On the March 9th, Apple held its first, and long awaited, keynote of 2015. In addition to the planned announcement of the Apple Watch, rumours of a new MacBook line had been circulating for some time. Here’s Dave Hardy with a brief overview of the keynote, including announcements, prices, and initial impressions:
Apple’s March 2015 event kicked off with Tim Cook once again taking centre stage to give us a brief summary of the success of iPhone 6, Apples latest iPhone model. Boasting statistics of the total iPhone sales figures, along with 99% user satisfaction figure.
Moving on to Apple TV, the price has been slashed to £59 alongside a deal with HBO in the US, showing that Apple certainly hasn’t given up on the small TV streaming box, and hopes to raise its slowly increasing popularity even further.
The MacBook line returns! Claiming to “reinvent” the notebook, Tim Cook carried a new MacBook onto the stage, and asked the audience “can you even see it? I can’t even feel it”. Weighing in at only 2 pounds, and 24% thinner than the MacBook Air, it truly is a magnificently small machine! However, while the size of the computer was minimised wherever possible, Apple went to great lengths to explain how they haven’t sacrificed quality or performance.
The new MacBook is fan-less, sports a full-size backlit keyboard, a sharp and energy efficient Retina Display and ‘all-day’ battery life with a force-sensitive trackpad. The new trackpad allows for users to interact with software in a way unlike ever before, bringing the 3rd dimension to Apple’s already superb gesture controls. “Force clicking” is shown to intelligently emphasise revealing information about items on the screen. For example, force click an address, and the Mac will display its location on maps. You could also force click on the fast forward button while watching a video, while a harder press will result in faster skipping for instance.
There is strong emphasis with this MacBook on wireless connectivity; the new MacBook does away with all ports apart from the exclusion of one USB-C (a new industry standard reversible USB) port. Apple expects users of the MacBook to use adapters for any physical connections they are required to make.
The omission of standard ports such as an HDMI out, or multiple USB ports is reminiscent of the exclusion of an optical drive in the MacBook Air. At the time, consumers thought this was ridiculous, but can anyone actually remember the last time they used a CD or DVD in their laptop? Apple are pushing forward to the future and it is clear they expect us to eventually abandon USB storage — in place of cloud technology — and discard HDMI or “DisplayPort” for wireless screen sharing technologies such as DLNA or Airplay.
The new MacBook certainly gave off a great first impression. However, being both lighter and thinner than the MacBook Air, it leaves some confusion as to the state of Apple’s current product line.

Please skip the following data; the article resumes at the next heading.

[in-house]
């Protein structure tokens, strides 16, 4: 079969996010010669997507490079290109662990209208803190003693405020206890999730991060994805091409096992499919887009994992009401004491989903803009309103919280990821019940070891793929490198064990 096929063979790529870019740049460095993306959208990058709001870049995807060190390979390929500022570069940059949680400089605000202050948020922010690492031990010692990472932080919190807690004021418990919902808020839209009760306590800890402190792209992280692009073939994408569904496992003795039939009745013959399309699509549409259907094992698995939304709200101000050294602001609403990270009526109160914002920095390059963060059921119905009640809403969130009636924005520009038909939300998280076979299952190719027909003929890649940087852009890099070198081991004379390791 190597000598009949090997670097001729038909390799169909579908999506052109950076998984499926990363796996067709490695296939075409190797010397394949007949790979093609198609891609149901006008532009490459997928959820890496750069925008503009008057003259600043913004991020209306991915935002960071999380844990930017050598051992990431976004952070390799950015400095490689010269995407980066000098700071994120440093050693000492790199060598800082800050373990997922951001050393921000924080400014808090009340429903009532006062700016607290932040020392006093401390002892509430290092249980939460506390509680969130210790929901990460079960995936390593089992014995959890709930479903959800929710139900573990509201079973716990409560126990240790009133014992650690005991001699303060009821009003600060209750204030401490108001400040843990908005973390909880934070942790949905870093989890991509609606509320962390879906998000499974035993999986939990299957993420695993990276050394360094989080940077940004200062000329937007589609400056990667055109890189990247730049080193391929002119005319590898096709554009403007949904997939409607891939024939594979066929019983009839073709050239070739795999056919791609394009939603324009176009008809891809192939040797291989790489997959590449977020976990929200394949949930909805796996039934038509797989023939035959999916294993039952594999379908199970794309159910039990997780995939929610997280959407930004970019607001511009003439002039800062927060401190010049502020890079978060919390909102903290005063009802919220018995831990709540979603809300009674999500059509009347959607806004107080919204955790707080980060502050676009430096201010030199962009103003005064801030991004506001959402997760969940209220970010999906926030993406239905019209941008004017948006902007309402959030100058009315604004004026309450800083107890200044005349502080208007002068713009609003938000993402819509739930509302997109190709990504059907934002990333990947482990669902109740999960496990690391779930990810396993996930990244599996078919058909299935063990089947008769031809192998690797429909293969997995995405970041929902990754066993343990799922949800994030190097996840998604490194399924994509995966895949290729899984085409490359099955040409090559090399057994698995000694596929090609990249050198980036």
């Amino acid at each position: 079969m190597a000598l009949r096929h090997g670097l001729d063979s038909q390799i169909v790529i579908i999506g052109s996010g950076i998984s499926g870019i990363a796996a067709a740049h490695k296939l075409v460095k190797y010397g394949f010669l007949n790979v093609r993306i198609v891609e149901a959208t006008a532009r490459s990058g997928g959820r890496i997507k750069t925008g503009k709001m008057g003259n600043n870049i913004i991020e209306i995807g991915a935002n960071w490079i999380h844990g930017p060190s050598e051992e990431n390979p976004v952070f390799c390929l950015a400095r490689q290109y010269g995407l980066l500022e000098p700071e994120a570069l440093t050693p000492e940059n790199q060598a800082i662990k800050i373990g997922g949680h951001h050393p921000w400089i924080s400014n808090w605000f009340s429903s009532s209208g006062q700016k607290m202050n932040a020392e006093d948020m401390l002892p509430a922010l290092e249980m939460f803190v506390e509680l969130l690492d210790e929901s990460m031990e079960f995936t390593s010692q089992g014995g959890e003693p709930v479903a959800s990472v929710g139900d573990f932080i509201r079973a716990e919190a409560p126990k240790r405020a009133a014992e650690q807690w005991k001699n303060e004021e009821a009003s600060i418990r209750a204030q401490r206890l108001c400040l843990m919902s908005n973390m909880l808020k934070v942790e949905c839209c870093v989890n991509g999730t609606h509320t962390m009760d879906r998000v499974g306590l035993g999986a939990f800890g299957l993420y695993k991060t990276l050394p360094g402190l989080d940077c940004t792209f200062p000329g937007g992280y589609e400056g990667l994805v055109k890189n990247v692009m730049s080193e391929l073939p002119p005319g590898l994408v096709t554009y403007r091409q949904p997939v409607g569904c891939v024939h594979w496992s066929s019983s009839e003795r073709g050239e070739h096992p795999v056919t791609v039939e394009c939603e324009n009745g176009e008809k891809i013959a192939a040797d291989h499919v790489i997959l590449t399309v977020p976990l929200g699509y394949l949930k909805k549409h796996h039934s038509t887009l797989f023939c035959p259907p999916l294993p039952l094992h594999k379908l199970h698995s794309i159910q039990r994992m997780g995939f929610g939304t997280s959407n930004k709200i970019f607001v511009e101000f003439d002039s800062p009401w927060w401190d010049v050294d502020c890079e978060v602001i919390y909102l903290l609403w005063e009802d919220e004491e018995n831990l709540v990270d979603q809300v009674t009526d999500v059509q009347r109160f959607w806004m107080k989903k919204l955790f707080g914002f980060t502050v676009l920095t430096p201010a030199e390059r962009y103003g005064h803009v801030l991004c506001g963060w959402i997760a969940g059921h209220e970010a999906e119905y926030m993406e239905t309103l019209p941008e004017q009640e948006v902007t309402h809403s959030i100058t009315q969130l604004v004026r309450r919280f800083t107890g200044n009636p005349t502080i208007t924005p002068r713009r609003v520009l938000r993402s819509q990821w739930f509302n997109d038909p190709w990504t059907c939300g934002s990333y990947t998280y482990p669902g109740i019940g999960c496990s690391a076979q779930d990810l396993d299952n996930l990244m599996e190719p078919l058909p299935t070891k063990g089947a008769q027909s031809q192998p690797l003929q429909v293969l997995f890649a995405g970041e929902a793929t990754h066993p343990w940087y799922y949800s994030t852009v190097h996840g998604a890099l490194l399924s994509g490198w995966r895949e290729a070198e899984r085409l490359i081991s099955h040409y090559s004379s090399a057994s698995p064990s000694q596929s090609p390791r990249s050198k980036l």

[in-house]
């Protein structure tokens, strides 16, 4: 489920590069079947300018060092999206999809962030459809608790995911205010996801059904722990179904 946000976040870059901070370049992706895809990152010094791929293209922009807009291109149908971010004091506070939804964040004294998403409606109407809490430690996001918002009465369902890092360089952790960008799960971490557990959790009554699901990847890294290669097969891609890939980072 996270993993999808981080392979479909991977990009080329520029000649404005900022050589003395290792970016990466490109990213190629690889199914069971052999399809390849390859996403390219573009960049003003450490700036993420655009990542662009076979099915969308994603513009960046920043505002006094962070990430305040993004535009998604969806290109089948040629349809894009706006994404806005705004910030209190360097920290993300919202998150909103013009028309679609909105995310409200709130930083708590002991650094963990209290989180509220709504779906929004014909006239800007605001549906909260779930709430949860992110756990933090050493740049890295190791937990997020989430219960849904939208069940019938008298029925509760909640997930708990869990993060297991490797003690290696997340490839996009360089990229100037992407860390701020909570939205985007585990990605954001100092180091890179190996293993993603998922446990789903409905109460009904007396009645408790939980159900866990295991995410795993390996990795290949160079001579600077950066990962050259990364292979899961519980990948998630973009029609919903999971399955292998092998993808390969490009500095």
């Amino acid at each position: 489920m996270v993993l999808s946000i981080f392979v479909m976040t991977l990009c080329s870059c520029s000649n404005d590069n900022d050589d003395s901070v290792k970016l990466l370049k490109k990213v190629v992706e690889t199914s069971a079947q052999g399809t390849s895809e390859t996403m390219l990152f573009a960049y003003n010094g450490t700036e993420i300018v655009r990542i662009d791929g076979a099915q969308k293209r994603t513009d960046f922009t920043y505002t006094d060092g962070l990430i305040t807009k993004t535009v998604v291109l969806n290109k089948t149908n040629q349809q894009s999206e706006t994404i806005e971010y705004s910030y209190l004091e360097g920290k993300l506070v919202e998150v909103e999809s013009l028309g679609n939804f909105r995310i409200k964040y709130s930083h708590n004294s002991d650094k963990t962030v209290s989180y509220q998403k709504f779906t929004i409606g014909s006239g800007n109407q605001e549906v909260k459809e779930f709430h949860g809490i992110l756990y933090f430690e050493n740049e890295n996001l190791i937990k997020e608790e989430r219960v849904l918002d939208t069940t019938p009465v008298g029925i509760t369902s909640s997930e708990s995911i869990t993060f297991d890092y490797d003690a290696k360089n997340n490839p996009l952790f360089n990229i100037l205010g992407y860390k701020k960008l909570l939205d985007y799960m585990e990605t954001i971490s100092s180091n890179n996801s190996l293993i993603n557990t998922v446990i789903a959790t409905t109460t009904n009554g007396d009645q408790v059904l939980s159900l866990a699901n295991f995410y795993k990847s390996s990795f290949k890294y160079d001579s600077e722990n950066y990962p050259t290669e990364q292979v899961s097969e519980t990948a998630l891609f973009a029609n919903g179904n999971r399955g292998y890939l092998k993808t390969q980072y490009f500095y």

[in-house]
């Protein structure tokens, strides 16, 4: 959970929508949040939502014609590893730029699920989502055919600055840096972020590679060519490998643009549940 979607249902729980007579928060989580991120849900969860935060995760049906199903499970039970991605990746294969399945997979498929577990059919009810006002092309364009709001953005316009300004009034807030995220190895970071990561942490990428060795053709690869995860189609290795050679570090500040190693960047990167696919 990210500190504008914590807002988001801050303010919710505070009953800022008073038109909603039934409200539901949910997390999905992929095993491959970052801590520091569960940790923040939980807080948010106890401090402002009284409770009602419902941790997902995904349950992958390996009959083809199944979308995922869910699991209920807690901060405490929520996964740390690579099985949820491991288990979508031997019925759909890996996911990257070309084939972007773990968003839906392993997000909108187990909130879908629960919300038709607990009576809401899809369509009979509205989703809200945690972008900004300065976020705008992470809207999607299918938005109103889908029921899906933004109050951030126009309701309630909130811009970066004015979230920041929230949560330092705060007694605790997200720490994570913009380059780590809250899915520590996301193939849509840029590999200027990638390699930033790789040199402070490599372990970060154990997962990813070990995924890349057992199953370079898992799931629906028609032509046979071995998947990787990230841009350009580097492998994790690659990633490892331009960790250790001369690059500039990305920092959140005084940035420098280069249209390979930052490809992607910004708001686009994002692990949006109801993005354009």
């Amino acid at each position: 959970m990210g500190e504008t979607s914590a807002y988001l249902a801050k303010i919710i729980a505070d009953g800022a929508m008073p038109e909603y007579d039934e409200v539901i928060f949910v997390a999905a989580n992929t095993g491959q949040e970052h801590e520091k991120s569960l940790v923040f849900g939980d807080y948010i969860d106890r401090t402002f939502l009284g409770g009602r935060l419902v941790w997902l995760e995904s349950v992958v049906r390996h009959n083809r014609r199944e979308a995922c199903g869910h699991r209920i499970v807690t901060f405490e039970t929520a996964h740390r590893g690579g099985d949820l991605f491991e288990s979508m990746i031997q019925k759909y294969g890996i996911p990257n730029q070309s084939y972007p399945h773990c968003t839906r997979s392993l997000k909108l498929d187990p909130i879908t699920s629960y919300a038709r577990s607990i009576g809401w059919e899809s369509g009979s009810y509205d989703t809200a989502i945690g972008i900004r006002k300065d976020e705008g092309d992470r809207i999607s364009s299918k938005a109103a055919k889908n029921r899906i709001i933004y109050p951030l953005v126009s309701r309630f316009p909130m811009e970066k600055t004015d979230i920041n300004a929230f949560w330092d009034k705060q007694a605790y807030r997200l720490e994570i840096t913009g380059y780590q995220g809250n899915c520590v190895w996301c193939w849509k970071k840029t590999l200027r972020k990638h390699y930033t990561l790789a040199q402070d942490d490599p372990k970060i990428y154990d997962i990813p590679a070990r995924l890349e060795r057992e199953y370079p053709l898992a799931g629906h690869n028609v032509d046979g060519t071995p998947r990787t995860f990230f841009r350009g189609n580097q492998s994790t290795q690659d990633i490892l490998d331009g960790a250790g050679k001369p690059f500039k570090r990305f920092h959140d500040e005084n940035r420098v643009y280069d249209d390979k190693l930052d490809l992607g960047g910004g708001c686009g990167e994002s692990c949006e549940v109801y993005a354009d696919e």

The show then moved away from computing and on to the highly anticipated Apple Watch. Watch, like all other smartwatches, aims on giving information to users at a simple glance. Look down, check the time, skim read a notification, check the weather and carry on with your day. No need to fumble to get your phone out of your pocket.
Apple has added its own twist on the wearable concept with the introduction of health features, “digital touch” (a somewhat gimmicky method of simple Watch to Watch communication), Siri integration, and an open source SDK that allows anyone to develop apps for it. The user interface relies heavily on touch, voice and scrolling using the watches “crown”, which is styled in a similar way to a crown on normal watches.
Tim Cook took the audience through a number of possible day-to-day scenarios where the Watch has the ability to make your life simpler: you can pay for small transactions using Apple Pay, answer a phone call, read, flag or delete emails, even summon a taxi or display your boarding pass for flying, right on your wrist.
The animations seem snappy, and full of customisation options. However, given its size, the app menu seems slightly difficult to navigate. Apple claimed the Watch will last for 18 hours of use, describing it as “all-day” battery life, which is both ironic and somewhat inaccurate.
The Watch range is set to release in three different ranges, “Sport”, “Watch” and “Edition”. The former clocks in at a price range of $349 – $399. While the “Watch” sits in the more expensive range of $549-$1049 (prices only available in dollars at time of writing). And finally, the Watch “Edition”, is produced in limited supply and boasts a solid gold body, set to cost an alarming $10000.
Tim Cook closed the keynote by thanking all the designers at Apple who had a role in designing the new MacBook and Watch, and briefly summarised the day’s announcements.
The Apple Watch releases 24th April and the new MacBook will grace British shores from 10th April.
What did you think of Apple’s March keynote? Will you be looking to pick up any products Apple have shown off? Let us know by emailing us at email@example.com. For more on everything else Games and Tech, check us out on Facebook and Twitter.